FNP founder David Olds gives an update on the Nurse Family Partnership and the importance of international learning and teamwork.
In March 2019, Professor David Olds visited the UK to deliver the keynote speech on Improving emotional wellbeing and relationships in the family, and at school at the Emanuel Miller Memorial Lecture and National Conference. During his trip he took part in a webinar with FNP sites across England, was interviewed by FNP graduate, Jade Batten and gave an update on the programme in America.
Although they are essentially the same licenced programme, and grounded in the same principles and evidence base, the Nurse Family Partnership and the Family Nurse Partnership are delivered in different social and cultural contexts. Both programmes have had to develop and adapt to reflect the changing needs of the clients and families they work with, creating additions and supplements to the core elements of the programme.
“It’s really critical that we recognise the two fundamental principles that the programme is grounded in: the first is clinical excellence and the second is making decisions based on the very best evidence possible.”
Reflecting on both change and challenge, David discussed the pivotal role that nurse’s play in ensuring the programme continues to be relevant and effective in changing contexts where vulnerabilities are increasing and other early years support services are being reduced.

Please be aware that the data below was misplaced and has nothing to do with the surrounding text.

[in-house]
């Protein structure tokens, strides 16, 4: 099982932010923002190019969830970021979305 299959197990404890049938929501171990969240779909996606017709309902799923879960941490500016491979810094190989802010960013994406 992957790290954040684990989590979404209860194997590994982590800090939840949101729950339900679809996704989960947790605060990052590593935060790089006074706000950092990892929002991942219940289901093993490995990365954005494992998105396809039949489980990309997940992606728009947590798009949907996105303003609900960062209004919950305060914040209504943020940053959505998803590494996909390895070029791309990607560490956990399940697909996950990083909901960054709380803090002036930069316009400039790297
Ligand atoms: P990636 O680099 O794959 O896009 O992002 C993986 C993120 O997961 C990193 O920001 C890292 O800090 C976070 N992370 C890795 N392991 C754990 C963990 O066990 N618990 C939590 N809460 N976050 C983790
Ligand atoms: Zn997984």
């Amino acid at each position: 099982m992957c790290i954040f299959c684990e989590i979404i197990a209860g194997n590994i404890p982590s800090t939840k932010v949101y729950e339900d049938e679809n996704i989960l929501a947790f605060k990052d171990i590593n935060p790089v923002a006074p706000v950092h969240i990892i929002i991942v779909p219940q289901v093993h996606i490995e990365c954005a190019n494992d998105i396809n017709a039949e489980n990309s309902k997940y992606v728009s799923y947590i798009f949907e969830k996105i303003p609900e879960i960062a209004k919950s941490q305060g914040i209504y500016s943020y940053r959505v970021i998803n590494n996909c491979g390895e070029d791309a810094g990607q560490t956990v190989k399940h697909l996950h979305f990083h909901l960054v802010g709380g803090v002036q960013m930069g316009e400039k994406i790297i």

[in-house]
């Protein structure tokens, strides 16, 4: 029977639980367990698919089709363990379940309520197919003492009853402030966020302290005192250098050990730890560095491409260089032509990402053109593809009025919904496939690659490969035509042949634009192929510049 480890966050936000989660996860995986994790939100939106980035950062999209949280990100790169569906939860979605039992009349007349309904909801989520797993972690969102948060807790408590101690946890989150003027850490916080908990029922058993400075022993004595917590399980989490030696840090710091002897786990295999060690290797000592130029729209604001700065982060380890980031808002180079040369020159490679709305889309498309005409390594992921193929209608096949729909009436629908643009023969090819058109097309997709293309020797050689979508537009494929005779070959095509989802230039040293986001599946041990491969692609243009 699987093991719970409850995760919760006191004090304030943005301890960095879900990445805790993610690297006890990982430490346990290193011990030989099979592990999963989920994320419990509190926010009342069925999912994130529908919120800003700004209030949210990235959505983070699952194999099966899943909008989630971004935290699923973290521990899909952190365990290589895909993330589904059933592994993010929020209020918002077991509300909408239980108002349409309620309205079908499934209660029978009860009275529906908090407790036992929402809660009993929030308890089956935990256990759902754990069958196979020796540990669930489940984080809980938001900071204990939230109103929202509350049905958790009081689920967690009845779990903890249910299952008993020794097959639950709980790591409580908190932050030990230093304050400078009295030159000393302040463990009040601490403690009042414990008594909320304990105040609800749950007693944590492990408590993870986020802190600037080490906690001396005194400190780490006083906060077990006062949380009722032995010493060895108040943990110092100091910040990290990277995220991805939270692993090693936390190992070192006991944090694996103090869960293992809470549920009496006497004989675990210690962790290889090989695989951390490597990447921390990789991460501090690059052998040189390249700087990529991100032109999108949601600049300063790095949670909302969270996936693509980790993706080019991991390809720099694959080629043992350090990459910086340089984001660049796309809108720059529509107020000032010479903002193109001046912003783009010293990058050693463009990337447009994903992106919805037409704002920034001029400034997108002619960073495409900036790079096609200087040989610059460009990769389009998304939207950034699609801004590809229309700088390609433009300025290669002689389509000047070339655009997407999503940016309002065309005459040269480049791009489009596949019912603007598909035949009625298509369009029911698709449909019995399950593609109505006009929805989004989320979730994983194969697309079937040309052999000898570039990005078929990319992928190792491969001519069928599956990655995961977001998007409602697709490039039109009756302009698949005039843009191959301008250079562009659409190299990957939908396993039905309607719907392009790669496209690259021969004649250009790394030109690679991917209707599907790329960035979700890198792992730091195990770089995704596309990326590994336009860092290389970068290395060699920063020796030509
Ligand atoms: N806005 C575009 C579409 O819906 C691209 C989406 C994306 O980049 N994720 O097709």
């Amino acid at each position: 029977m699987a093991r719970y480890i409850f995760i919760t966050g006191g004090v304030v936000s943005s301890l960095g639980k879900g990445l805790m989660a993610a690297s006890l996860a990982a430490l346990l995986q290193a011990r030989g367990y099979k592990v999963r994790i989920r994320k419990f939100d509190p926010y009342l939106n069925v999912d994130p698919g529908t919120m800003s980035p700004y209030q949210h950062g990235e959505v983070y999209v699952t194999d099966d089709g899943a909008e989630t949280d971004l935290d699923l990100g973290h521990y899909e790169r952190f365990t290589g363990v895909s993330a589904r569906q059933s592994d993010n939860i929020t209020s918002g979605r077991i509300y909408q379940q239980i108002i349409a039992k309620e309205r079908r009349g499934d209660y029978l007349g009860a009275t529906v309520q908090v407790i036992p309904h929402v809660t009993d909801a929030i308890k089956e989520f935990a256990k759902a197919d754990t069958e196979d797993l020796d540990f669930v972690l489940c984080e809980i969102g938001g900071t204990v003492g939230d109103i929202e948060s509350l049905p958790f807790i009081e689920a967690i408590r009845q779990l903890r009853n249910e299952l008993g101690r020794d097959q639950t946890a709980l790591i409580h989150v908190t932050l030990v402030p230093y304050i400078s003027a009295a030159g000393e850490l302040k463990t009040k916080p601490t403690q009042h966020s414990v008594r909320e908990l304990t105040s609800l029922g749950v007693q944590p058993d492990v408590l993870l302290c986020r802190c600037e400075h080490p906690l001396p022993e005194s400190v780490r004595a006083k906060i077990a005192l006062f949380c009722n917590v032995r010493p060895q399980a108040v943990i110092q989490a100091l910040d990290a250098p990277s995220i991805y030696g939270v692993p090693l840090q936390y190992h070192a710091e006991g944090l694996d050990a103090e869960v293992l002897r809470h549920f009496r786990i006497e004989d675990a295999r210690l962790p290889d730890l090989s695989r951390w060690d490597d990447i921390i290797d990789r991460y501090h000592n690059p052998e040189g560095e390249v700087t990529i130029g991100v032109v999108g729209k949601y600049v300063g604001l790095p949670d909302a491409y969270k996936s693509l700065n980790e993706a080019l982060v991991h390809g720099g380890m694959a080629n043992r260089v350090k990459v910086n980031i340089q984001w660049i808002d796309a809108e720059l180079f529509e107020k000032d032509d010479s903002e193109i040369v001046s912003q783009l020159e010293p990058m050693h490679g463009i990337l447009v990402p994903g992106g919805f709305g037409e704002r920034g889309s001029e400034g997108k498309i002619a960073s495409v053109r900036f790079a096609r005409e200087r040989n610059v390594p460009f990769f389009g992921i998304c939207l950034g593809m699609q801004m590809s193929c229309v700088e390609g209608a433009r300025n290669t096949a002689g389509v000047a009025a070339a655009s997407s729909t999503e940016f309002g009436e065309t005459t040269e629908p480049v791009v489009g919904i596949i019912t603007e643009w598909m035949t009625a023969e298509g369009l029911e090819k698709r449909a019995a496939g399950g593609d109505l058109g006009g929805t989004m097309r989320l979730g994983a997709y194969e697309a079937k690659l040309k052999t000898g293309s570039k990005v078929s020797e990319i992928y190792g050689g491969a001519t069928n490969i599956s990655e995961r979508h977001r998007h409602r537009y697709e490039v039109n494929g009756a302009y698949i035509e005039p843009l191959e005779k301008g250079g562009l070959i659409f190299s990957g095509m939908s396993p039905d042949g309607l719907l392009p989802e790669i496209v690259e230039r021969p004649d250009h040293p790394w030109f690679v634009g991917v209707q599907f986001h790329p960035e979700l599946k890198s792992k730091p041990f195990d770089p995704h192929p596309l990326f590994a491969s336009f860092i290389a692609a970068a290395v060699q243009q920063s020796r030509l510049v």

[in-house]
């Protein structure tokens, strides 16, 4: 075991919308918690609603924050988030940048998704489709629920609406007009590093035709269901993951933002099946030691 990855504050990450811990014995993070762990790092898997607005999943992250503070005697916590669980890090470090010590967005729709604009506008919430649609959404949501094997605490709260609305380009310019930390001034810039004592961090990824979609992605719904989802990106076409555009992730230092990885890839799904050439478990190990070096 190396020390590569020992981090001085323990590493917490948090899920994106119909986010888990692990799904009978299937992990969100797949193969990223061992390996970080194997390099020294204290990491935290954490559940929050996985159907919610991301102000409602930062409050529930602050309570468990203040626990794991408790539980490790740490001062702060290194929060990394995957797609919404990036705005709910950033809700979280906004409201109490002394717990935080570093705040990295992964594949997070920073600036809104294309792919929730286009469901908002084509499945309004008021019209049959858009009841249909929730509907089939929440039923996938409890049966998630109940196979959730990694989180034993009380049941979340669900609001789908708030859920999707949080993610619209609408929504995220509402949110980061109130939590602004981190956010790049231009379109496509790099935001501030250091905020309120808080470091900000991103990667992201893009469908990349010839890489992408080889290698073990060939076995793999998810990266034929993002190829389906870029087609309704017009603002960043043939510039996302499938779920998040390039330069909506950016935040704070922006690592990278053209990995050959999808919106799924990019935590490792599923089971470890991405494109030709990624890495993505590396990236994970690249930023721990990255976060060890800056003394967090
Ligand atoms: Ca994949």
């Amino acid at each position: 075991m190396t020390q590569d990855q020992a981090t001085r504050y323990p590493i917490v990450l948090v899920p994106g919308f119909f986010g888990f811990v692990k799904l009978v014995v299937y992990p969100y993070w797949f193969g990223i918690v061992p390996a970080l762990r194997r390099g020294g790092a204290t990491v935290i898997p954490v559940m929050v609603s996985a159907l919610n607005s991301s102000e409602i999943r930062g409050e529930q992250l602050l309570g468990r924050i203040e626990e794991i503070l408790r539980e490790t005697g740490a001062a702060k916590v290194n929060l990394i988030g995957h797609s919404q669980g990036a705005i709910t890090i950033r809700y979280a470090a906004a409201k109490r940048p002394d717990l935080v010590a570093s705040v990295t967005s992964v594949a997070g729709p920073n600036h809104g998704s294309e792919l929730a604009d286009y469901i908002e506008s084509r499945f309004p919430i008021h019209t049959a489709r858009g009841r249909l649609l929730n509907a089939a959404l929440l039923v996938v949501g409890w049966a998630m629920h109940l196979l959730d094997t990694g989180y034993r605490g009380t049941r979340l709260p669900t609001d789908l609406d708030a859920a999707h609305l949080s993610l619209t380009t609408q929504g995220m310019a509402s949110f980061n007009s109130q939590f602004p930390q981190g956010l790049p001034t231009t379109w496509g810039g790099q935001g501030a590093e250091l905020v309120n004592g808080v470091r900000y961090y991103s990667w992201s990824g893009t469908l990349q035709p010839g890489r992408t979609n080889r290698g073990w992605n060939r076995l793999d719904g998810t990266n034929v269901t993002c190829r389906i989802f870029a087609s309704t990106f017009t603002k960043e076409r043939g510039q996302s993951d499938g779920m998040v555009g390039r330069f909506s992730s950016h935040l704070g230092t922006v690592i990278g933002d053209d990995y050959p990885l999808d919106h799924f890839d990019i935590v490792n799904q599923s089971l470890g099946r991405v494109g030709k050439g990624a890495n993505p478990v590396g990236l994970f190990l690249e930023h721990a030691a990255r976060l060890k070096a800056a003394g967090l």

“The programme itself is always going to be a work in progress. I feel very, very proud to be able to work with such excellent nurses around the world in conducting this programme. I’m also convinced that together we can make this programme even stronger.
“It’s really critical for us to be able to challenge each other: to understand what’s working well and what’s not working well; to use the insights from nurses everywhere to guide our decision-making about where we should focus our efforts; to learn even more and to do this in a significant and rigorous way.
“We are in many ways one big team, and it’s critical that we recognise this and take advantage of the opportunities that exist to learn from one another.”
Speaking about the introduction of specialised elements that are not reflected across all countries, David discussed the fact that learning from these different components is vital to continued success and development of the FNP programme in all countries.
“Sometimes this can be just a matter of communicating and generating on-the-spot decision-making and improvements in practices. Other times it requires more significant investment in formative development of new innovations in the model. Sometimes those innovations might be conducted as they are in England, through the ADAPT programme, to get better at reaching those at greatest risk.
“Sometimes it involves developing new innovations in the programme, like the Intimate Partner Violence or the DANCE observation procedure. All of these pieces maybe developed in one society but if we can share them across societies, we will be in a better position to accelerate our learning and become even stronger together.
“I think that this commitment to respecting and honouring the drive, the passion and the clinical confidence that exists cross-nationally will allow us to do an even better job of serving those who are most vulnerable, most effectively and more rapidly.”